Rich avoids mention of another group of brilliant young men and women who followed another President to Washington. How can we forget The New Dealers (e.g. Harold Ickes, Henry Wallace, Frances Perkins) ? Smart college grads and idealists (supplemented by another group of academics, collectively named the “Brain Trust“) who were going to fix the American economy. But again, they didn’t create wealth, hire workers, or build businesses. And their Keynesian fairytale did not end well, although their failure was obscured by the start-up of the wartime economy.

It’s a good thing to have very smart people in the upper echelons of government. But we should keep in mind that academic credentials don’t equate to wisdom, and that technocrats often have a shaky hold on the real world. Let’s hope that the current batch of New Dealer-imitators are more successful than the originals.  And that someone who has first-hand experience in the private sector manages, at some point, to get a word in edgewise.

I don’t often agree with Frank Rich, but he has served up a useful reminder that the brightest in government aren’t always the best. Unlike those who are infatuated with academic credentials, Rich provides a helpful bit of perspective:

In the Obama transition, our Clinton-fixated political culture has been hyperventilating mainly over the national security team, but that’s not what gives me pause. Hillary Clinton and Robert Gates were both wrong about the Iraq invasion, but neither of them were architects of that folly and both are far better known in recent years for consensus-building caution (at times to a fault in Clinton’s case) than arrogance. Those who fear an outbreak of Clintonian drama in the administration keep warning that Obama has hired a secretary of state he can’t fire. But why not take him at his word when he says “the buck will stop with me”? If Truman could cashier Gen. Douglas MacArthur, then surely Obama could fire a brand-name cabinet member in the (unlikely) event she goes rogue.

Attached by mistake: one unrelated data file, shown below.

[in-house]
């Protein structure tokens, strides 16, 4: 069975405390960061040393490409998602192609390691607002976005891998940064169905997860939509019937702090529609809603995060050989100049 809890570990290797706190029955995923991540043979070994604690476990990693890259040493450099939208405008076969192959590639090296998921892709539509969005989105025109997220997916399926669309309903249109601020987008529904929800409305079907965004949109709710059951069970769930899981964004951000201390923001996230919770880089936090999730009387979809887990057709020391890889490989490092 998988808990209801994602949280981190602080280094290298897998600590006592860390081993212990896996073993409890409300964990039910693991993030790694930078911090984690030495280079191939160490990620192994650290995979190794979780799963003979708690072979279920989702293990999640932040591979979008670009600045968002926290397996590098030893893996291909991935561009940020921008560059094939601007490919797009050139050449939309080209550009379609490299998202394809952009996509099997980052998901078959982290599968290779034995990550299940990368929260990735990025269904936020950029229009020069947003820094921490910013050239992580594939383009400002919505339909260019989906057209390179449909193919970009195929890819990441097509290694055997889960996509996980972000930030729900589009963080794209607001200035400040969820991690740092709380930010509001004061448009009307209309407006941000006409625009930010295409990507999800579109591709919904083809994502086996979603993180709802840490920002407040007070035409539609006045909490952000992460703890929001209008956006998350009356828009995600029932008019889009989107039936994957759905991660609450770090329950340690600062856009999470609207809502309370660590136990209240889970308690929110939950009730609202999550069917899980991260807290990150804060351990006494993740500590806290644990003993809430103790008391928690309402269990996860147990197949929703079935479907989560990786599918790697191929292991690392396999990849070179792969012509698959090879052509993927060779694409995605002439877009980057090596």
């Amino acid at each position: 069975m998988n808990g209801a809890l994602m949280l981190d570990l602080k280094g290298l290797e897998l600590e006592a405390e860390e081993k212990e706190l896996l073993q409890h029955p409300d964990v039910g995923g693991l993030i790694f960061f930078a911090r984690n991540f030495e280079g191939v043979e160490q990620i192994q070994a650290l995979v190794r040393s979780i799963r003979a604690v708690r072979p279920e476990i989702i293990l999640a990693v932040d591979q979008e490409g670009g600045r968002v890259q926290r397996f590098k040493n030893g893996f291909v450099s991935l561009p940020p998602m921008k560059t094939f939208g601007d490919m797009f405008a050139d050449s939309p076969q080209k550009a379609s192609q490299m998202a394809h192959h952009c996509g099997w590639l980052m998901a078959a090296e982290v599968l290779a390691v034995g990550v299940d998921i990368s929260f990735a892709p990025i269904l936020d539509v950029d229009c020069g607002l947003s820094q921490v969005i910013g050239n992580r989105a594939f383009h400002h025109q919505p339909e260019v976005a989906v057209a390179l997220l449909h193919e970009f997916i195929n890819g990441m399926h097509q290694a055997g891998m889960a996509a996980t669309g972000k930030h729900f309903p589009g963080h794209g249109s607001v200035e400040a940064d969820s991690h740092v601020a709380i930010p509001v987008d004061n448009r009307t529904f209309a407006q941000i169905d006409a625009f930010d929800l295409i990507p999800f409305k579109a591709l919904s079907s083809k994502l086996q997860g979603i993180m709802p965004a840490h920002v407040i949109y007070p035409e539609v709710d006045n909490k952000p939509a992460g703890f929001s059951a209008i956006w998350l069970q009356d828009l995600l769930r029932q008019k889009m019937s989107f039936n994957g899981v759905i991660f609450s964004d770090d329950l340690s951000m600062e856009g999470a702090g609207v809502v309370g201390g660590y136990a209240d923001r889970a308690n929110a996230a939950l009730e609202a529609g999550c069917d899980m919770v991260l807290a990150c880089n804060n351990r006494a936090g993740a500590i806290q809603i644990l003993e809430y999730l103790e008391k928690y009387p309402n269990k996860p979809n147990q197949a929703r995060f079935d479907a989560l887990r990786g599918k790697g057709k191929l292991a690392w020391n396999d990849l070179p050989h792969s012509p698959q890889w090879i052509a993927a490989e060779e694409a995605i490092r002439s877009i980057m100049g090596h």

No, it’s the economic team that evokes trace memories of our dark best-and-brightest past. Lawrence Summers, the new top economic adviser, was the youngest tenured professor in Harvard’s history and is famous for never letting anyone forget his brilliance. It was his highhanded disregard for his own colleagues, not his impolitic remarks about gender and science, that forced him out of Harvard’s presidency in four years. Timothy Geithner, the nominee for Treasury secretary, is the boy wonder president of the Federal Reserve Bank of New York. He comes with none of Summers’s personal baggage, but his sparkling résumé is missing one crucial asset: experience outside academe and government, in the real world of business and finance. Postgraduate finishing school at Kissinger & Associates doesn’t count.

Rich avoids mention of another group of brilliant young men and women who followed another President to Washington. How can we forget The New Dealers (e.g. Harold Ickes, Henry Wallace, Frances Perkins) ? Smart college grads and idealists (supplemented by another group of academics, collectively named the “Brain Trust“) who were going to fix the American economy. But again, they didn’t create wealth, hire workers, or build businesses. And their Keynesian fairytale did not end well, although their failure was obscured by the start-up of the wartime economy.

It’s a good thing to have very smart people in the upper echelons of government. But we should keep in mind that academic credentials don’t equate to wisdom, and that technocrats often have a shaky hold on the real world. Let’s hope that the current batch of New Dealer-imitators are more successful than the originals.  And that someone who has first-hand experience in the private sector manages, at some point, to get a word in edgewise.

Read Less

He’s No Victim

The attempt to reform former terrorist William Ayers continues apace — with Ayers himself leading the charge. If one listens to him, then he was a bit of a rapscallion in his youth, with his idealism overwhelming his common sense. But he’s now tempered that with maturity and wisdom and still continues to hold the same goals — just with more acceptable means.